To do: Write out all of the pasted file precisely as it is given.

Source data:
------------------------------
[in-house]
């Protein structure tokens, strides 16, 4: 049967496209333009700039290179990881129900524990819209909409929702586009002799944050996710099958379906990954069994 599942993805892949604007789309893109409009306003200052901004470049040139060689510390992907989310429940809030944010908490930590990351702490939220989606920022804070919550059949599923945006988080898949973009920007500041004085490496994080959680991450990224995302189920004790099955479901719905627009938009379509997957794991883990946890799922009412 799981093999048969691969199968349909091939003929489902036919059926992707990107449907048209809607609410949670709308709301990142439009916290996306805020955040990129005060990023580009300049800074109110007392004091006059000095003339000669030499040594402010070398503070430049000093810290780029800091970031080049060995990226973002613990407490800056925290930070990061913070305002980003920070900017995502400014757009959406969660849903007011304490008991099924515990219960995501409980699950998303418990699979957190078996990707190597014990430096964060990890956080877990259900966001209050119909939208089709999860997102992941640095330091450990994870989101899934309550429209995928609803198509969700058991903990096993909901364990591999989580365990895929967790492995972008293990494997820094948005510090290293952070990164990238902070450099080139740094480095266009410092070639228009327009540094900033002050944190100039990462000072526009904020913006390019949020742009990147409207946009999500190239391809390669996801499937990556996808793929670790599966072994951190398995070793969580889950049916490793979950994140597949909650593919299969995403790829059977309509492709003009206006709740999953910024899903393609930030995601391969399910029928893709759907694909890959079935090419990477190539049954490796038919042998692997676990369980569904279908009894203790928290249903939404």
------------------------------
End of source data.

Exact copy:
[in-house]
């Protein structure tokens, strides 16, 4: 049967496209333009700039290179990881129900524990819209909409929702586009002799944050996710099958379906990954069994 599942993805892949604007789309893109409009306003200052901004470049040139060689510390992907989310429940809030944010908490930590990351702490939220989606920022804070919550059949599923945006988080898949973009920007500041004085490496994080959680991450990224995302189920004790099955479901719905627009938009379509997957794991883990946890799922009412 799981093999048969691969199968349909091939003929489902036919059926992707990107449907048209809607609410949670709308709301990142439009916290996306805020955040990129005060990023580009300049800074109110007392004091006059000095003339000669030499040594402010070398503070430049000093810290780029800091970031080049060995990226973002613990407490800056925290930070990061913070305002980003920070900017995502400014757009959406969660849903007011304490008991099924515990219960995501409980699950998303418990699979957190078996990707190597014990430096964060990890956080877990259900966001209050119909939208089709999860997102992941640095330091450990994870989101899934309550429209995928609803198509969700058991903990096993909901364990591999989580365990895929967790492995972008293990494997820094948005510090290293952070990164990238902070450099080139740094480095266009410092070639228009327009540094900033002050944190100039990462000072526009904020913006390019949020742009990147409207946009999500190239391809390669996801499937990556996808793929670790599966072994951190398995070793969580889950049916490793979950994140597949909650593919299969995403790829059977309509492709003009206006709740999953910024899903393609930030995601391969399910029928893709759907694909890959079935090419990477190539049954490796038919042998692997676990369980569904279908009894203790928290249903939404």